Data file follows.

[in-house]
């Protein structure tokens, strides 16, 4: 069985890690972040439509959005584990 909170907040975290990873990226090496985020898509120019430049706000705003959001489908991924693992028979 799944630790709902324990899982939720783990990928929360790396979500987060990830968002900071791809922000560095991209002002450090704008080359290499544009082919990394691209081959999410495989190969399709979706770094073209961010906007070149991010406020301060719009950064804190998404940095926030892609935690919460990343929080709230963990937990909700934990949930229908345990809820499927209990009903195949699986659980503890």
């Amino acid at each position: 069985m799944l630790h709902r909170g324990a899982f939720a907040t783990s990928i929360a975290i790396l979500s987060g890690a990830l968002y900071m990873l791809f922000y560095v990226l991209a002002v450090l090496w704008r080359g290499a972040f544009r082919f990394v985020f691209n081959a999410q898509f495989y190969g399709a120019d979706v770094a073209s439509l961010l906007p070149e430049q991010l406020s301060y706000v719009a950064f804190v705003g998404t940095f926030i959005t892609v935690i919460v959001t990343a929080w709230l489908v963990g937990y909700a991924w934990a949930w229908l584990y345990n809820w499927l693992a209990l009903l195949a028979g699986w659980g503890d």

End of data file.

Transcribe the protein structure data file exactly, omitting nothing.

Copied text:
[in-house]
């Protein structure tokens, strides 16, 4: 069985890690972040439509959005584990 909170907040975290990873990226090496985020898509120019430049706000705003959001489908991924693992028979 799944630790709902324990899982939720783990990928929360790396979500987060990830968002900071791809922000560095991209002002450090704008080359290499544009082919990394691209081959999410495989190969399709979706770094073209961010906007070149991010406020301060719009950064804190998404940095926030892609935690919460990343929080709230963990937990909700934990949930229908345990809820499927209990009903195949699986659980503890």
């Amino acid at each position: 069985m799944l630790h709902r909170g324990a899982f939720a907040t783990s990928i929360a975290i790396l979500s987060g890690a990830l968002y900071m990873l791809f922000y560095v990226l991209a002002v450090l090496w704008r080359g290499a972040f544009r082919f990394v985020f691209n081959a999410q898509f495989y190969g399709a120019d979706v770094a073209s439509l961010l906007p070149e430049q991010l406020s301060y706000v719009a950064f804190v705003g998404t940095f926030i959005t892609v935690i919460v959001t990343a929080w709230l489908v963990g937990y909700a991924w934990a949930w229908l584990y345990n809820w499927l693992a209990l009903l195949a028979g699986w659980g503890d």